I was sitting with the community this year, instead of the choir, taking in every prayer and song, while trying to sing with the Cantor and the choir. After singing the prayer Sim Shalom, I was overwhelmed with the feeling of guilt.
Why am I feeling so happy and light?
Am I enjoying myself too much?
I keep crying , but I am not sad.
Should I not feel more remorse?
Should I not feel more somber? After all, this is the holy day, not a holiday.
I am not bored…
I felt confused and a little scared of: what if this is not right? I can't and won't go back to the alternative – long, boring services in other synagogues.
So I did what I have been taught in all my coaching sessions. I identified my outcomes:
To experience Jewish learning. What does it mean to me as a woman, mom, a Jew and most importantly as a human?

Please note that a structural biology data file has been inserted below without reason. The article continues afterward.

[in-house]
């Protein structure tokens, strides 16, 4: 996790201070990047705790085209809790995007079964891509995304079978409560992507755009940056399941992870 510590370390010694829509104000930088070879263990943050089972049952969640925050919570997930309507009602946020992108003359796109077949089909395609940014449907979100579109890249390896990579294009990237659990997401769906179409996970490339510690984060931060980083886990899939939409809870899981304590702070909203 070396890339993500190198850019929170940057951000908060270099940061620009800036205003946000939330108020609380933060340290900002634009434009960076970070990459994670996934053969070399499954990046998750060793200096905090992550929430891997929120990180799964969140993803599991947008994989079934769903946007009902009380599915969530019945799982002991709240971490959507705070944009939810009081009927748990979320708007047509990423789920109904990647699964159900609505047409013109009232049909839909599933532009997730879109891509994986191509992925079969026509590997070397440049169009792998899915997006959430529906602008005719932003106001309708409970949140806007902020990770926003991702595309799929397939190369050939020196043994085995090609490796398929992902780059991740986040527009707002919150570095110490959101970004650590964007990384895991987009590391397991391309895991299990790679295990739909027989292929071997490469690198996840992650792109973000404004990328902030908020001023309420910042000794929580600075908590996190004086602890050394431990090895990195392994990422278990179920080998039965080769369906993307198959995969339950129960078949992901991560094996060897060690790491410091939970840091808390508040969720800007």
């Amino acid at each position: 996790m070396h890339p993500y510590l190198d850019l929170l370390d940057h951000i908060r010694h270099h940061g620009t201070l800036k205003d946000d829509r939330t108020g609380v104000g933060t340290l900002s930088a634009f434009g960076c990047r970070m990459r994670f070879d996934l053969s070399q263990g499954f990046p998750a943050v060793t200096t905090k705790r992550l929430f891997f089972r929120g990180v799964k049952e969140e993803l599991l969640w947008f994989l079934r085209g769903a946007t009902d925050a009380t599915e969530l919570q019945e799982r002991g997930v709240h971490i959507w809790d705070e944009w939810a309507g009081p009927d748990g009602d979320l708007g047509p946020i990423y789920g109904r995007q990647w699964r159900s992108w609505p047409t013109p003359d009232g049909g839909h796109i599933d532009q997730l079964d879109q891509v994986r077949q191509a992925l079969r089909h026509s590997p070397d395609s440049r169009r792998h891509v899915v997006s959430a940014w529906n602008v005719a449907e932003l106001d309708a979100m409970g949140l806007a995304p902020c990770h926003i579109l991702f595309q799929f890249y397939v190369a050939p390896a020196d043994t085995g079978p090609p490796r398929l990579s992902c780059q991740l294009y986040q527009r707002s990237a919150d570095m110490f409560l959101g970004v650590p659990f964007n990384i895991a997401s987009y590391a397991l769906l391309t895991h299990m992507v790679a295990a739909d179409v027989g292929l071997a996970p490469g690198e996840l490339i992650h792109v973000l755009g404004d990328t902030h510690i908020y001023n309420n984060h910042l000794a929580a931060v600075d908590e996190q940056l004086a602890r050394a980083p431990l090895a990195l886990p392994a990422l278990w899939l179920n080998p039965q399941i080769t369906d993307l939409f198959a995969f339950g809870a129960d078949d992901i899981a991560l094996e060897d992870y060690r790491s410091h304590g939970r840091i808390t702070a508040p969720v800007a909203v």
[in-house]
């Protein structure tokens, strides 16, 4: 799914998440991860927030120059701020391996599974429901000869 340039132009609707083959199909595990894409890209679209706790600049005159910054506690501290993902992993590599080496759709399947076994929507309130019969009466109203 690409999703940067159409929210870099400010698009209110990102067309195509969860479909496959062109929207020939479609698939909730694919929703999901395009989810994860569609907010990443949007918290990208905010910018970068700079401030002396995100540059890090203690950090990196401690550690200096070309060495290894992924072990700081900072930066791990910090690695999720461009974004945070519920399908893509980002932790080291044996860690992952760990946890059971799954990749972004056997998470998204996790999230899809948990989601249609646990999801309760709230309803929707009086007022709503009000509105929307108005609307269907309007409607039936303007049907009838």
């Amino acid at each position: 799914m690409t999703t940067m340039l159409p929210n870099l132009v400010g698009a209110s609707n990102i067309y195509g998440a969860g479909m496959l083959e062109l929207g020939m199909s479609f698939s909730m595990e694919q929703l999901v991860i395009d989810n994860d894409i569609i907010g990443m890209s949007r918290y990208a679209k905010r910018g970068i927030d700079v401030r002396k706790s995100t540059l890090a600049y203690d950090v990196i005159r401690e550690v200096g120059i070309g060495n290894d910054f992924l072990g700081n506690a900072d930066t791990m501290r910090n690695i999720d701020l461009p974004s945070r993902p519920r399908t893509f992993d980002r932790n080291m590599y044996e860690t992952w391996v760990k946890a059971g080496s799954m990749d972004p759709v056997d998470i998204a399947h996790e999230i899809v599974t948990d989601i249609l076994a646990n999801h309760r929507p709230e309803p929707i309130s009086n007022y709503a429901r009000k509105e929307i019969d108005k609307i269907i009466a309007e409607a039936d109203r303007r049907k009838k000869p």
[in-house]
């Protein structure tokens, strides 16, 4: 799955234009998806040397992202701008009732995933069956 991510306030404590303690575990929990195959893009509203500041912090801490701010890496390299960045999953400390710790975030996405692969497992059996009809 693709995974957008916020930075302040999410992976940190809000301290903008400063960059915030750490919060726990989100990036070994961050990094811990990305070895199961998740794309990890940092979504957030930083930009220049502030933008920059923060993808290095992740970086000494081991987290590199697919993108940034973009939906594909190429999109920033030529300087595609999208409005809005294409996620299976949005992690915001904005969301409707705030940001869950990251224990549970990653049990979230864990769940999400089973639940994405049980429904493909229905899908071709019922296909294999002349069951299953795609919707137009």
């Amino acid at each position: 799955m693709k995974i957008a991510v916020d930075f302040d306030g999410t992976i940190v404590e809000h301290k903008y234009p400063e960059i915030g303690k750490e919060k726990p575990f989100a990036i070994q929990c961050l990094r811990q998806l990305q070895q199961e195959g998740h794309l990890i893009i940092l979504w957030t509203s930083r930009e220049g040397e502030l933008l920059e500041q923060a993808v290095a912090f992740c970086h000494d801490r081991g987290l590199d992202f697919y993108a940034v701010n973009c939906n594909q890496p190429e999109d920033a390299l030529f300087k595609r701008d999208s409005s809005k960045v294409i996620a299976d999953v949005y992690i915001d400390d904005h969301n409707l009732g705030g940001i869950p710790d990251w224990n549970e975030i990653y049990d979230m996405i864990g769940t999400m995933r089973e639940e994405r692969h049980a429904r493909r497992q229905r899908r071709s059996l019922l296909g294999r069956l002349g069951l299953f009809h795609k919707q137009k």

To enrich my kids and family's life with love of Judaism. So that no matter where they go, Judaism is always with them in their heart and soul
To teach my kids that life is not just about them. They have a responsibility as a Jew to themselves, to their past, to their children, and to their community and the world.
To find a place where I can contribute, grow, learn academically, spiritually and religiously.
To feel and be connected to myself and others.
My conclusion: I felt more connected to myself, to my ancestors, to my children and to everyone in that temple yesterday than ever before. I contemplated the prayers and what they mean to me, more than ever before. I belong to Judaism and Judaism belongs to me.
My mom had lost faith and connection to Judaism over the years and after being diagnosed with breast cancer again, she did not even want to come to the temple. Yet she came, she prayed, she cried, and left the services with a totally different attitude. She was uplifted and filled with hope.
My teenage daughter said to me, “Mom, I feel so high and so happy. I really loved the services.”
Do you remember when you were a teenager and how you felt about the services of High Holy Days? From these services, my child believes that we belong to Judaism and Judaism belongs to us.
So I feel like I am home, this is were I belong, and if that means I have to suffer and be happy and spiritually-uplifted, instead of guilty and somber, so be it.